If and when he retires, Adrian Klemm might get billed as the “guy who fixed UCLA’s offensive line.” Praise enough, the UCLA’s offensive line coach agreed.
That being said, Klemm is not ready to retire, and he is certainly not ready to shout “problem solved” as the Bruins’ beef works its way through training camp.
“I don’t know if I fixed the problem, but hopefully I have contributed in making us one of the strengths of the team,” Klemm said. “We still have a long ways to go. Hopefully I can be mentioned in that conversation down the road.”
Klemm thinks about the future. Many Bruins’ fans can recall the recent past.
On Wednesday, starting guard Alex Redmond wobbled to the sideline because of the heat. Tackle Conor McDermott was held out to rest a surgically repaired shoulder. Simon Goines, the starting left tackle the last two seasons, watched to rest a knee that was surgically repaired.
Three prominent linemen missing would have reduced the Bruins to playing flag football three years ago. Now …
Scott Quessenberry and John Lopez moved in at guards and Miami transfer Malcolm Bunche slid over to tackle.
“It would have been a problem before,” center Jake Brendel said. “Now, it’s, ‘OK, next man up!'”
UCLA has brought in 11 lineman the last three seasons since Klemm was hired. The difference is striking.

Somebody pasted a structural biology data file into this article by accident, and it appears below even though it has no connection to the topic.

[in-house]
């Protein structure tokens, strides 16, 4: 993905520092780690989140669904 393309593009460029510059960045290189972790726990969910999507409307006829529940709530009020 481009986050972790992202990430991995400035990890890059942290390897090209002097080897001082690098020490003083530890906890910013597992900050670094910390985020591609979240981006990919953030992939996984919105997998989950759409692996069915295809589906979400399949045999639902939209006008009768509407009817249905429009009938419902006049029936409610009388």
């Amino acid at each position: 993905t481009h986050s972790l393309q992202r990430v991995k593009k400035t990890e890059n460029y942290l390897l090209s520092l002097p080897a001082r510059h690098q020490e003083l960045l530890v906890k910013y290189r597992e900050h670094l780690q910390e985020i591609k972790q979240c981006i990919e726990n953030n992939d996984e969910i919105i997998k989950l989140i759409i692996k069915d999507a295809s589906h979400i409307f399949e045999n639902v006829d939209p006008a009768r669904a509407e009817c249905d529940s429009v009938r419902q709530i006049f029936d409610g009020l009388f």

“We needed more numbers,” said Brendel, who with McDermott are the only linemen who pre-date Klemm. “Basically we needed to get the right guys in here to be successful. There is pressure when you have someone who is close to your ability pushing you every day. That’s good motivation.”
Bunche was the bonus, the Miami Miracle who transferred from South Beach as a graduate student. He is the lone senior, and can play tackle or guard.
Still, Klemm is not ready to call it a complete makeover.
“We have numbers, but not as much quality as I would like,” Klemm said. “We are definitely getting better, definitely heading in the right direction. We’re still developing.”
He pointed out the youth, calling it one of the youngest offensives in the nation. Of the 14 linemen, 11 are sophomores or freshmen.
Still, the one thing that can be said about the line is something that is no longer being said: “UCLA’s biggest concern is the offensive line.”
Said Brendel: “Yeah, it’s nice not to hear that anymore.”